Nothing is as easy as it is supposed to be.
I have a Husqvarna 440 chainsaw that I have had for a few years. The thing really works like a champ. The one thing I won’t tolerate in a 2 cycle engine is difficulty starting and I don’t have that problem with this. Even the first start of the season is effortless.
I decided that the weather was nice enough to take a break from drywall and cut down a tree that pissed me off. (Sometimes you have to remind the other trees who is boss). I was doing a fine job of cutting when the sawblade got pinched. Once I freed it up, the chain wouldn’t move. I have pinched the end of the bar and froze up the little wheel in there.
No problem. I went to the local saw bar merchant and bought a replacement 16″ blade and chain set from an off-brand, Oregon. This is a easy swap out that I have done before with no trouble.
Not this time.
The Oregon bar and chain set do not fit my saw. The chain is smaller by at least an inch and that prevents the adjusting lug from engaging on the bar.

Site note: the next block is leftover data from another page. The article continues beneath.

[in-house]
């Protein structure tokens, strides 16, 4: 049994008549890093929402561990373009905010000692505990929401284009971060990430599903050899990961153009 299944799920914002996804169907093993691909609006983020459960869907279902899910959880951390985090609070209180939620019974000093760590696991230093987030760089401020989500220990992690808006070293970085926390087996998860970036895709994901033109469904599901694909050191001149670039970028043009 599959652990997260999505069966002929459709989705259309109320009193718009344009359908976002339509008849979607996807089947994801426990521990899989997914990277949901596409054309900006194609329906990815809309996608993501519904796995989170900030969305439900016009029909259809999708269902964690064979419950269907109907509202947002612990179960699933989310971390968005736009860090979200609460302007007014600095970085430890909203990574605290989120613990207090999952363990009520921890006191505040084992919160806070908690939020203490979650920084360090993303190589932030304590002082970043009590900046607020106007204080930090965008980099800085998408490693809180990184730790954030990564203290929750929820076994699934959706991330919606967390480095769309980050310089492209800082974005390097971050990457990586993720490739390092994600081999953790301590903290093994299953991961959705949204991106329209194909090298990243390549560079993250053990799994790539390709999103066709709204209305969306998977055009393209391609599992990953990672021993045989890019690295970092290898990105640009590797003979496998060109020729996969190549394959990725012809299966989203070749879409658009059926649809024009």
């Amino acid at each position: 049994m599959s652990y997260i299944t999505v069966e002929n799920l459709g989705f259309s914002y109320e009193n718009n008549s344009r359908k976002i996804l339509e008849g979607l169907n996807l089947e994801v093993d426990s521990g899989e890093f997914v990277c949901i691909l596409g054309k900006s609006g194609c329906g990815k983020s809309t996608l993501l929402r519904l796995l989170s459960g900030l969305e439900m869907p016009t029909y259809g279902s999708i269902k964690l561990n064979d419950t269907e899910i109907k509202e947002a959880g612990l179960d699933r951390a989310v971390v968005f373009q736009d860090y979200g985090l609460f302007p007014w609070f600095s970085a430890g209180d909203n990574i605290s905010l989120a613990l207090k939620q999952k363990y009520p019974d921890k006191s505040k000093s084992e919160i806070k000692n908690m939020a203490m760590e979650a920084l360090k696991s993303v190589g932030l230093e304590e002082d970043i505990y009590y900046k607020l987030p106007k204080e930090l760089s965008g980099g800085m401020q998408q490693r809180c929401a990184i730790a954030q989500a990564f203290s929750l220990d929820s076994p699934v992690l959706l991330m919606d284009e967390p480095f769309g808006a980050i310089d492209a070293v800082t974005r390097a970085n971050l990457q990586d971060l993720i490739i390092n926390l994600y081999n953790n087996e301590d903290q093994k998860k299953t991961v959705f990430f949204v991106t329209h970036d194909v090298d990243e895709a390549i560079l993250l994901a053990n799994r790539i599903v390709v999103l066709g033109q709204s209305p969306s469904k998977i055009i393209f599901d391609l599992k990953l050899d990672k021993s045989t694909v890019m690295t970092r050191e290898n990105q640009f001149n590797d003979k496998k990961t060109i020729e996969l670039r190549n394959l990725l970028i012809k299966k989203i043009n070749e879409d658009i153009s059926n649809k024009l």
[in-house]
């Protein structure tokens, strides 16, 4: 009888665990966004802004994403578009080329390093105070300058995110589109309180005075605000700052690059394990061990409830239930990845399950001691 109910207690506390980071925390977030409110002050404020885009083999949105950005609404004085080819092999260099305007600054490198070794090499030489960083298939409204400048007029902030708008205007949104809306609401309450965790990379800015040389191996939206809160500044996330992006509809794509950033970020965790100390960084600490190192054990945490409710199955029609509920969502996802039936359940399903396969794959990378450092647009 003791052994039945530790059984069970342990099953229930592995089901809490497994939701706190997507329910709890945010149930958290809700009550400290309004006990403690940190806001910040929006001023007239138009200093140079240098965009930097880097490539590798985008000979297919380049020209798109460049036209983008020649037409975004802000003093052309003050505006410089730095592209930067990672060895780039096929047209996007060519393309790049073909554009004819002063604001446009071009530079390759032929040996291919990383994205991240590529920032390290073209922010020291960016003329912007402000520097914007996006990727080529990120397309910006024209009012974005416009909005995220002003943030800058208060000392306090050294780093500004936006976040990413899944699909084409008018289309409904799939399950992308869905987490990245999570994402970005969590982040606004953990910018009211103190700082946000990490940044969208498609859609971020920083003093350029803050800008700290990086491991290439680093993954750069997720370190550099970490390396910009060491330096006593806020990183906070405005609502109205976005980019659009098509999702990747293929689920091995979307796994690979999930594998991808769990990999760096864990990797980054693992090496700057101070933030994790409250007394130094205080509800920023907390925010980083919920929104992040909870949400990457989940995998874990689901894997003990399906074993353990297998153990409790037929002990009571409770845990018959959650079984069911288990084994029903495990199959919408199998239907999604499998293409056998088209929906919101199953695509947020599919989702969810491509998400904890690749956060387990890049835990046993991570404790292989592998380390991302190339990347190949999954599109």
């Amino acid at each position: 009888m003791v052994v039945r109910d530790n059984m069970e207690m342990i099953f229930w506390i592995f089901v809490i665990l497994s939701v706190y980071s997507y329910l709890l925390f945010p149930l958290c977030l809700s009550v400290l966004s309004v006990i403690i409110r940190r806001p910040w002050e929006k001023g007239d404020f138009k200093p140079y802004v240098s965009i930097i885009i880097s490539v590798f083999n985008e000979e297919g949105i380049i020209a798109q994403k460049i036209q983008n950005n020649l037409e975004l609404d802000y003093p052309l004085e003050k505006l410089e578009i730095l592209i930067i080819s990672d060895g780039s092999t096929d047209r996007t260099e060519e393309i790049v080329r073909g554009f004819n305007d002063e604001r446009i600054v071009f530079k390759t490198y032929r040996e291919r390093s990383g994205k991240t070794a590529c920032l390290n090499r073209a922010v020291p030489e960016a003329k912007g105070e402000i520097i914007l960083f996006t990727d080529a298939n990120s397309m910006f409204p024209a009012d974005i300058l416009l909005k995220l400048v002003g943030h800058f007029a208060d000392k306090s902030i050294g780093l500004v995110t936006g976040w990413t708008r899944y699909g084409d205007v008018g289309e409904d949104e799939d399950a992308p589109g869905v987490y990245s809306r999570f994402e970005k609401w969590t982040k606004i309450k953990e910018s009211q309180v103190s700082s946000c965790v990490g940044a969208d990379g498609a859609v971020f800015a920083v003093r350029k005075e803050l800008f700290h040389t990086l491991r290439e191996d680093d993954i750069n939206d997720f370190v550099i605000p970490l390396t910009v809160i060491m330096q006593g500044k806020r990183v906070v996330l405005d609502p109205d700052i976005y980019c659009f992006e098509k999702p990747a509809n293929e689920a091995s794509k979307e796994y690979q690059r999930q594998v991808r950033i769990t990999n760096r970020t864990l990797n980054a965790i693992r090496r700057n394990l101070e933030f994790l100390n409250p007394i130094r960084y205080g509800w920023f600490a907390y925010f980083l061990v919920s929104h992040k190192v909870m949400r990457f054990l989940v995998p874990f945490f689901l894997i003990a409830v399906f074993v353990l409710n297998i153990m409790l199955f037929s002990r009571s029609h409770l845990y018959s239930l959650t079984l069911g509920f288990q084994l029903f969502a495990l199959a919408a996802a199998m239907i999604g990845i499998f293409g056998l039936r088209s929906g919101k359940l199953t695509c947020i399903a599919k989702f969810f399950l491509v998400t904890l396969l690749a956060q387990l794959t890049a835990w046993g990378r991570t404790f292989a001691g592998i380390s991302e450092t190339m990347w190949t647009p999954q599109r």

You can see, even when it is all the way loose, it is still just a bit off.
So I tried using the old chain on the new bar. Still no joy. If you look really carefully at the round holes where the adjusting lug would engage, the brand name bar has slightly larger holes than the Oregon bar. The difference in the long center hole didn’t matter because the ends of that hole never come into contact with the aligning bolts.
To fix this, I went back to the drawing board and pried on the pinched end of my original bar to pry it open a little and free the sprocket on the end. This worked. I put it back together with the original parts and was back in business.
Adendum: for the benefit of those wondering what a “pinched end” is. It is the tip of the blade, furthest from the motor, or “the end”. “Pinched” is an unnatural condition. Normally it is not pinched. Pinching or compressing seizes the small sprocket sandwiched in the end and prevents the chain from moving.